North Korea launched its first ballistic missile since 2017, in a move that is likely to signal displeasure with the stalled state of U.S.-North Korea nuclear talks.
The regime tested a new short-range tactical ballistic missile as well as a 300 mm multiple rocket launcher artillery system over the weekend. The missile traveled 45-125 miles, meaning it could have reached Seoul from the launching site.
The large-caliber multiple rocket launcher system is capable of targeting the new U.S. base at Camp Humphreys, south of Seoul, where U.S. forces relocated.
Secretary of State Mike Pompeo seemed to downplay the missile launch, noting that it did not violate Chairman Kim Jong Un’s moratorium announced in November 2017, which was focused on intercontinental ballistic missiles.
But the missile launch is a violation of United Nations resolutions, which prohibit any North Korean military activity using ballistic missile technology. The international community declined to impose new sanctions on North Korea after previous short-range missile activity.
Yet South Korea has sounded a different note, declaring that it is “very concerned” by the North’s military activity. South Korean officials criticized Pyongyang for violating last year’s Panmunjom summit declaration and inter-Korean military agreement in which both Koreas pledged to cease all hostile acts that could raise military tensions on the Korean Peninsula.
It is harder to interpret a short-range launch than nuclear or long-range missile activity, which have diplomatic and security ramifications. This weekend’s launch could have been part of routine military exercises. Although the U.S. and South Korea have curtailed combined military exercises over the past year, Pyongyang has continued its usual pattern, and even recently completed its annual Winter Training Cycle with 1 million soldiers.
North Korea could instead be trying to pressure the U.S. toward greater flexibility in the stalled denuclearization negotiations. Kim recently declared that Washington had until the end of the year to make a “bold decision” to soften its position lest Pyongyang implement stronger but unspecified actions. At his meeting with President Donald Trump in Vietnam in February, Kim offered only limited denuclearization measures while demanding massive cuts in international sanctions.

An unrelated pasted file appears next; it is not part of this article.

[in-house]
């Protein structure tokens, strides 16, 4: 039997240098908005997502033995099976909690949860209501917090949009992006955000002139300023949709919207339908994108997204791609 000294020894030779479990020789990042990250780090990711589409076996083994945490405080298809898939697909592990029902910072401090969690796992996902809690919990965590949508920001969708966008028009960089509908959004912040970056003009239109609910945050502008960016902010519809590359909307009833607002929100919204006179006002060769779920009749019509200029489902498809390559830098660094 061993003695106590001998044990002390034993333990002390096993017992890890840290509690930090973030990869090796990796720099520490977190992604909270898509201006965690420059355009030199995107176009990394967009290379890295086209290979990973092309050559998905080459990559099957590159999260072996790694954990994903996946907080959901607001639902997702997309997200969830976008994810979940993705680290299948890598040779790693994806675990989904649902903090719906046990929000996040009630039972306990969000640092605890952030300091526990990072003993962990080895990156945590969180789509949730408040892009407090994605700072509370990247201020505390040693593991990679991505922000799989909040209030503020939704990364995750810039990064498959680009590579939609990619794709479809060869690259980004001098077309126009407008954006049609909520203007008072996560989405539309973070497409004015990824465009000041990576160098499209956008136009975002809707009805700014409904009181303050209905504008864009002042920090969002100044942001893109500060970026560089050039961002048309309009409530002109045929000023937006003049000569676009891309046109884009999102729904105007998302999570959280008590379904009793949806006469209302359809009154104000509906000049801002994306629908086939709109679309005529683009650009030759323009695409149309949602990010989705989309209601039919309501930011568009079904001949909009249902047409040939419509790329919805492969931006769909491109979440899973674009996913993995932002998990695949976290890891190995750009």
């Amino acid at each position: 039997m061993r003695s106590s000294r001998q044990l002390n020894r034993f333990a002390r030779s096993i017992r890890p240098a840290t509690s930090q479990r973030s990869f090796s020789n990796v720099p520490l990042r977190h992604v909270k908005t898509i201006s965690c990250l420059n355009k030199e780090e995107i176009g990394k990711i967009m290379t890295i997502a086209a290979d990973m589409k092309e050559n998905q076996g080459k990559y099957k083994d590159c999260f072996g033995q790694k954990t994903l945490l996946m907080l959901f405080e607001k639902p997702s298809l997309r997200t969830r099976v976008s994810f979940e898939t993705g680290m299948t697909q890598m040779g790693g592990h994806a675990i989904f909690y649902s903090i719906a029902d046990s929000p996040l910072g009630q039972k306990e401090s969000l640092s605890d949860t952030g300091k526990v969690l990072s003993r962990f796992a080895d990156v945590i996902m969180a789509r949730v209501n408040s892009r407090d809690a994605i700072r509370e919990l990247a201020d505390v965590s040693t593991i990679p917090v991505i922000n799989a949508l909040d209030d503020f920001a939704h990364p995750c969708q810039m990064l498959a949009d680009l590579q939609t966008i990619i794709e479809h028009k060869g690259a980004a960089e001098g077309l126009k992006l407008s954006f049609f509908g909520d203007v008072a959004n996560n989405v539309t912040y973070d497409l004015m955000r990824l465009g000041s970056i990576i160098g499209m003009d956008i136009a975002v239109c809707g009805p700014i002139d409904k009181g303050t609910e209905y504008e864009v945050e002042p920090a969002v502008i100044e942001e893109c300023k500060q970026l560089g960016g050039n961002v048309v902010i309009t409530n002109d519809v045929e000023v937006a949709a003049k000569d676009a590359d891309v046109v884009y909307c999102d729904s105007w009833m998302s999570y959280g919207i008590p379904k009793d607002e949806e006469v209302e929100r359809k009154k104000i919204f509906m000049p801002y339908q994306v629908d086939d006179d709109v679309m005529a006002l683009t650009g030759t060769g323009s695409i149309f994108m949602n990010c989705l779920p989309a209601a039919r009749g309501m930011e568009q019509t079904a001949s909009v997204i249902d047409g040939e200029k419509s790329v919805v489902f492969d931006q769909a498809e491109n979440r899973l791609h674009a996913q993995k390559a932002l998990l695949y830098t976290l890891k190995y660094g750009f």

The regime may also be trying to influence Seoul to further reduce allied military activity on the peninsula. Pyongyang recently criticized even the reduced scope of U.S.-South Korean military exercises, as well as Terminal High Altitude Area Defense (THAAD) missile defense training. The regime warned that any allied military exercises would be interpreted as U.S. hostility and would provoke “corresponding acts” on the part of the North.
After the Hanoi summit failed to reach a denuclearization agreement, the U.S. has sought meetings between Special Envoy Stephen Biegun and his North Korean counterpart. Yet Pyongyang has not responded to repeated invitations and has rejected South Korean requests for diplomatic and military meetings.
North Korean officials stridently blamed Pompeo and national security adviser John Bolton for impeding diplomatic progress. Pyongyang is now seeking another summit meeting with Trump, who Pyongyang sees as more likely to offer concessions, as he did in the Singapore summit.
It is important for the U.S. to not overreact to the minor North Korean military activity of this past weekend. Washington should neither resume escalatory “fire and fury” rhetoric, nor lower the negotiating bar on what is required of North Korea to come into compliance with the U.N.’s denuclearization requirements.
Bruce Klingner, a senior research fellow for Northeast Asia at The Heritage Foundation's Asian Studies Center, spent 20 years in the intelligence community working at the CIA and Defense Intelligence Agency.
Editor's Note: This piece was originally published by The Daily Signal.